Also missing from Mr. Halloran’s analysis was any mention of the economics of the US-Chinese relationship. The fact that China owns an immense amount of the US debt severely limits our ability to project power militarily. In fact, we’re paying the Chinese (in the form of interest) to maintain their most potent weapon. If the US wants to counter a Chinese military buildup, maybe we should consider paying down the national debt.
Lt. Col. Dennis W. Butler,
War on the Rails
Regarding “The War on the Rails” [August, p. 52]: It wasn’t a simple argument of “the Transportation Plan” against “the Oil Plan.” It was, in Spaatz’s mind, the most efficient use of airpower. While all the bombing of V-1 sites and hardened structures was going on, BDA pictures were being shown to General Spaatz. He saw the heavy bombing mission as a terrible waste of heavy bombers. I’ve looked at thousands of these BDA photos. It wasn’t unusual that in attempting to strike a single V-1 launch rail or the control box, hundreds of bombs would be scattered over the countryside. Spaatz felt strongly that the bombing of the V-1 sites, and later the V-2 sites, should be taken over by 9th Air Force, using medium bombers and fighter-bombers that had better pinpoint accuracy.
In his mind he had two important missions. One was to cripple German fuel production and storage facilities and the second was to support the invasion of Normandy. He felt that he couldn’t complete these missions when over 40 percent of the entire Allied air forces were being directed against Cross Bow targets. The diversion of bombers from fuel bombardment missions rankled Spaatz since the bombing of the synthetic fuel plants was beginning to show positive results. He sent a strongly worded message to Eisenhower asking for immediate concurrence of a new bombing policy using medium bombers [and] fighter-bombers on the missile sites. Eisenhower rejected the proposal and indicated that attacks on V-1 and V-2 sites “would continue to receive high priority.”
Dino A. Brugioni
Everything That Rises
There is a slight error in your article, “Everything That Rises Must Get Down,” on p. 70 of your August 2007 edition. The F-15 is easy to fly and land, but not because of the “multiple computer inputs that are constantly moving the controls.” The F-15’s primary flight control system is hydromechanical (rods and cables) which is supplemented by CAS (computer aided system). If you are flying “hands off” then there are no computer inputs trying to move the controls. The F-15 is easy to land because McDonnell Douglas designed a stable airplane, and with its large wing area (608 square feet) and low wing loading (73 pounds per square foot) it handles superbly in ground effect.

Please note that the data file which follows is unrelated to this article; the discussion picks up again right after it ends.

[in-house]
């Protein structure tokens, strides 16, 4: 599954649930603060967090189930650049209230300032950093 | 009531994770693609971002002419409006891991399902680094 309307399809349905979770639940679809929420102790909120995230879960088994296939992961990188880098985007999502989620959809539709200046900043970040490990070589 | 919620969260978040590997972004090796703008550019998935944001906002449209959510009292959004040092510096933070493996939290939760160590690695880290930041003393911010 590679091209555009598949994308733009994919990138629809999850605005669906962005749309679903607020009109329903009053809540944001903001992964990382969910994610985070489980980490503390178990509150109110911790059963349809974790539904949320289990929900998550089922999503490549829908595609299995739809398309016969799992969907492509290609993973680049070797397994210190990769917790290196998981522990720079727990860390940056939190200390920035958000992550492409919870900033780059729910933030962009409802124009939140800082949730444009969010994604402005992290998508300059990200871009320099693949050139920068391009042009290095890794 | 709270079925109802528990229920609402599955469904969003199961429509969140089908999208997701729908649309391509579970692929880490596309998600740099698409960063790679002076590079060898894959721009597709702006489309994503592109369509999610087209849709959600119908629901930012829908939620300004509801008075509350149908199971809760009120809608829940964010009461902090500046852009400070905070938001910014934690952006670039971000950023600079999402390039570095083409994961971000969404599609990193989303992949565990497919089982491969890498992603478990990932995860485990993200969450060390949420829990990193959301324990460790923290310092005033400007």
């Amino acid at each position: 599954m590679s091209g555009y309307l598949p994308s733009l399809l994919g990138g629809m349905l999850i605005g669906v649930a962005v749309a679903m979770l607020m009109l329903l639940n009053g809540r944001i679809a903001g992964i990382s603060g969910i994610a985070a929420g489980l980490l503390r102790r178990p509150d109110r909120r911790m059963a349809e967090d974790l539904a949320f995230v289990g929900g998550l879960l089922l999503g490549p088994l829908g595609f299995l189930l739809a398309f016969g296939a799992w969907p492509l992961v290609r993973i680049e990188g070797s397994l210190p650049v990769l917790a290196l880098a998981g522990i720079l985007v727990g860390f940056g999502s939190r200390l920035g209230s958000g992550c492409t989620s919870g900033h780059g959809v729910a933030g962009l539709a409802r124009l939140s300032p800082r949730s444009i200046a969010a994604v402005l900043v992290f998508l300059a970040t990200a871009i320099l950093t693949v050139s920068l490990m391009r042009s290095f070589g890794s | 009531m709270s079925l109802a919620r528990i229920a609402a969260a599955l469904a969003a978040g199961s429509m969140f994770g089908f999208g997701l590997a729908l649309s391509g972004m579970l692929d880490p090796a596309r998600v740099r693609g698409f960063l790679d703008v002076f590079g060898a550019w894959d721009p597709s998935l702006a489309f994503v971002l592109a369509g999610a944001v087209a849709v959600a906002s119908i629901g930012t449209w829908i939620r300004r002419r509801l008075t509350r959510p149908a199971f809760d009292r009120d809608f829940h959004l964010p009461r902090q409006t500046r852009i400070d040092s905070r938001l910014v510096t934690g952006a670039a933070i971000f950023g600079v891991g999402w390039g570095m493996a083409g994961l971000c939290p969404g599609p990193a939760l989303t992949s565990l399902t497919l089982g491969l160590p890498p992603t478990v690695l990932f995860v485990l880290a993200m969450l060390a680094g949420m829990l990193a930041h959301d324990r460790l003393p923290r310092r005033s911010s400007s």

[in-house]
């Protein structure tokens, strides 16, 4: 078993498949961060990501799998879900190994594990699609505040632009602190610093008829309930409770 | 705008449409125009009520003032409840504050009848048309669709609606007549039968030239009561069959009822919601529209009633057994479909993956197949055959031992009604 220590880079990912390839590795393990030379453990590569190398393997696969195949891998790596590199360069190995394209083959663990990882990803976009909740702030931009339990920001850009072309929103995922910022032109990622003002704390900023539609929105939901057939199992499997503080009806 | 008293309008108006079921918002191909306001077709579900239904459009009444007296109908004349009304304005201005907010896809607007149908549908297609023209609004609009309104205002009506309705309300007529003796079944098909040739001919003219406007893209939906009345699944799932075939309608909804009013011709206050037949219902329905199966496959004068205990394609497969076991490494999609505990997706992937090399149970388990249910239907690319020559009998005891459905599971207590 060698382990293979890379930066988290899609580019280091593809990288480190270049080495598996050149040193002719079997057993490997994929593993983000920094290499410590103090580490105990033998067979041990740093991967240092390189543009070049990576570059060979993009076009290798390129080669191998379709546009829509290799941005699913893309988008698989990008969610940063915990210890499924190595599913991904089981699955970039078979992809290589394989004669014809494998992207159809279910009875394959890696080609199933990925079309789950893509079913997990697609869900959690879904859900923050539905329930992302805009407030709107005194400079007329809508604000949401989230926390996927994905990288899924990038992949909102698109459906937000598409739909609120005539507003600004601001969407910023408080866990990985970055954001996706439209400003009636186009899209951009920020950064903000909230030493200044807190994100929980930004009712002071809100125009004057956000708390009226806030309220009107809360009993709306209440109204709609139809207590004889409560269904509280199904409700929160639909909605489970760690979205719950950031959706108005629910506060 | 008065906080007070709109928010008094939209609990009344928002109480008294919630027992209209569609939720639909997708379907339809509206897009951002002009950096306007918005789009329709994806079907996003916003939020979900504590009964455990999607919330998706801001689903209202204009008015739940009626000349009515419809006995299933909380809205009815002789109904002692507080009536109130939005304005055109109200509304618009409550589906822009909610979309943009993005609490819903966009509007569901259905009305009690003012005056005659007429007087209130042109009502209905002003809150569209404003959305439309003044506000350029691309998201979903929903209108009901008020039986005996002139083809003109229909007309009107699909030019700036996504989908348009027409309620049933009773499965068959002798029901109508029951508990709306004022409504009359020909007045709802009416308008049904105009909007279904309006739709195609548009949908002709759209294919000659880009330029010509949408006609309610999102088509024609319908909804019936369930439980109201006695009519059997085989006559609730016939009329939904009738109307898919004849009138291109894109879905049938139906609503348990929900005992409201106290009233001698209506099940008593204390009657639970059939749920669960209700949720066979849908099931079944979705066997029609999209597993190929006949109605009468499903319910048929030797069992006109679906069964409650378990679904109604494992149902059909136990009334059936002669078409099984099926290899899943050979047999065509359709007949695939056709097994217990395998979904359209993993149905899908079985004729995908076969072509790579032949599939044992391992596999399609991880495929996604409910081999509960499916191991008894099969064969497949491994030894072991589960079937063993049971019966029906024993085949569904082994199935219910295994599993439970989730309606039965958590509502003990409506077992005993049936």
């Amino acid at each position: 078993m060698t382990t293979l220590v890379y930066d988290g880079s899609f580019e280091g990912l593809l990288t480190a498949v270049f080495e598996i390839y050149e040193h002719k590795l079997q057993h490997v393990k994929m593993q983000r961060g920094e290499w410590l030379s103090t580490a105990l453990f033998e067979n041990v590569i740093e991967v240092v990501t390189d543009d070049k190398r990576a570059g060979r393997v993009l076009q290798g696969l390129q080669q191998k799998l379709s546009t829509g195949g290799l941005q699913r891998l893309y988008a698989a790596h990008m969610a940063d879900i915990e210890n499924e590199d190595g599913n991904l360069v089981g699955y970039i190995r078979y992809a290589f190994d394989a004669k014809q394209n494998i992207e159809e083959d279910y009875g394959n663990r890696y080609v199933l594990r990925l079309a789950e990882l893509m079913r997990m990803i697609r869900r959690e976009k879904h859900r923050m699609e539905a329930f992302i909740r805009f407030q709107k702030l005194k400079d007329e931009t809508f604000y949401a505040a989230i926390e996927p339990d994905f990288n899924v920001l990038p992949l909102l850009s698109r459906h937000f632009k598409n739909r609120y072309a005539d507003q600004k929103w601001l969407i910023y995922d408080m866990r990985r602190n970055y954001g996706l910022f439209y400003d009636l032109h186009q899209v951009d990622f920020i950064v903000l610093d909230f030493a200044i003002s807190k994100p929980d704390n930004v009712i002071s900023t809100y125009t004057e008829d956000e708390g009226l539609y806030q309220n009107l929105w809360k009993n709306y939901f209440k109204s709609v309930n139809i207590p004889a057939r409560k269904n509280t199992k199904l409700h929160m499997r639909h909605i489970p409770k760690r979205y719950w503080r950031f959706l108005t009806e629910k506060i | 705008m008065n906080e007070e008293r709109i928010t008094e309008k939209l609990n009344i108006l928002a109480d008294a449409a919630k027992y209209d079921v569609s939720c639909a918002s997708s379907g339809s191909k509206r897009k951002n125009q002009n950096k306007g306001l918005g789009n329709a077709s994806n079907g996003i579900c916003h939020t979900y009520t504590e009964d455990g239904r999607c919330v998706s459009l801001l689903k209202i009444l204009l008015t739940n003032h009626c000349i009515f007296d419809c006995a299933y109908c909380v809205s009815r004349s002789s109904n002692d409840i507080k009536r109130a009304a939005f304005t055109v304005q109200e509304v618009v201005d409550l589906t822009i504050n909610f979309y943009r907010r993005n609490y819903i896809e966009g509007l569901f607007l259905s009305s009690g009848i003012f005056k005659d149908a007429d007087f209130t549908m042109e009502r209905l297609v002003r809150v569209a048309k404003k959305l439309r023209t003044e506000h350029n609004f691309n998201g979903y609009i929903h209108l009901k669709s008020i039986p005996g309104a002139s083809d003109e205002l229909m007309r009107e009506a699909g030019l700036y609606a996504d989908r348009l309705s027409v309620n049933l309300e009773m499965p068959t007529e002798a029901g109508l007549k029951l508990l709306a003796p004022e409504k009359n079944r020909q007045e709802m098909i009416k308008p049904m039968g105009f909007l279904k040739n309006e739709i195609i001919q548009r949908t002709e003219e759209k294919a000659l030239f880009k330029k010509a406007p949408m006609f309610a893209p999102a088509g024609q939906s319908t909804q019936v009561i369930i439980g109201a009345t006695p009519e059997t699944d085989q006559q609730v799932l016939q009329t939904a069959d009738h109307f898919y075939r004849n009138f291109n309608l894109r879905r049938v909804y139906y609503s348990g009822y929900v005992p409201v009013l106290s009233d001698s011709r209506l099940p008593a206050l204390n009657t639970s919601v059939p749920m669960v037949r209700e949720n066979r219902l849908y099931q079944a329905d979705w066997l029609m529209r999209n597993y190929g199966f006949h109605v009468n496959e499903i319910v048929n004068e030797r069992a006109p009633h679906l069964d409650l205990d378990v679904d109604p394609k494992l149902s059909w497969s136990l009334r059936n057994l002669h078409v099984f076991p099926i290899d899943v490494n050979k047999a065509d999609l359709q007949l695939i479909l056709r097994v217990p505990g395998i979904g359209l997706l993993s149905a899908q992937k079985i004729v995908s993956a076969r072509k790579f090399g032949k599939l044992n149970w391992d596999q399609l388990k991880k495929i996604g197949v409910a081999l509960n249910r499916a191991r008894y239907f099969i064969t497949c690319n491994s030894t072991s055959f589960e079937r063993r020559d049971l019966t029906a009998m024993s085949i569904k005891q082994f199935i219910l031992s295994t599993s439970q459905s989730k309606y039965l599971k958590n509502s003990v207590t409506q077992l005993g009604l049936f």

Lt. Col. Larry Brown,
Colorado Springs, Colo.
In my 8,000+ hours’ pilot time I’ve seen some pretty lousy landings (including some stinkers of my very own), but the one that takes the absolute, hilarious cake is the Russian turboprop landing nose wheel first on p. 72. If ever a picture didn’t need a caption, it’s this one. I can pretty well visualize what happened next, but if this pic is one of a series, I’d sure like to know where to find the rest of them!
Col. Robert J. Powers,
Where’s the X-15
During the late 1990s, Air Force Magazine’s “Space Almanac” issue began to carry the X-15 spacecraft in the historical columns [and] even ran a photo in one issue. This was historically correct since the experimental craft flew 13 suborbital missions under the control of eight pilots who received astronaut badges/ratings during the 1960s—one who even died (Maj. Mike Adams, the US’s first spaceflight fatality on Nov. 15, 1967, according to the Congressional Record). The winged X-15 was the predecessor to the space shuttle. Unfortunately, the 2007 Almanac [August, p. 74] doesn’t portray the X-15 anywhere—“The Golden Age of NASA,” “US Manned Spaceflights” (which doesn’t reflect any X-15 spaceflights including the four spaceflights of the X-15 in 1963, when only the one Mercury flight “flew”), nor “Milestones in Military Space” (Bob White’s historic suborbital mission on July 17, 1962).
Most of this is in Tom Wolfe’s novel The Right Stuff, which you recommended. Let’s keep our space history accurate!
Col. Joe Reich,
Troop Cuts and BRAC
I can’t believe we are trying to keep bases without missions open while trying to cut 40,000 positions [“Aerospace World: Troop Cut Limit: 40,000,” August, p. 12]. When the BRAC decided to move Cannon Air Force Base’s F-16s, I’m sure it envisioned the base closing. Now I read that it is being considered as a special operations base. Why can’t those special ops aircraft be stationed at Kirtland Air Force Base where there is already an AETC special operations wing? Not only would there be maintenance and operations synergy with the existing SOW, it would provide more stability and better QOL for special ops personnel. Whatever airspace and training ranges that are used by Cannon-based aircraft can easily be reached from Kirtland. It is a lot cheaper to build a few more hangars and extra ramp space, than to keep a whole base open just to appease local politicians. Same thing goes for Grand Forks Air Force Base. The bombers and missiles are gone and the tankers are leaving. Trying to keep it open as a UAV base does not make sense when just down I-29 you have an ANG unit already flying UAVs, and doing it with a lot less [base operating support ] footprint than maintaining an entire base. Let’s demonstrate AFSO 21 concepts and help close these bases.
Lt. Col. Rich Doyle
Randolph AFB, Tex.
Thinking Like Air America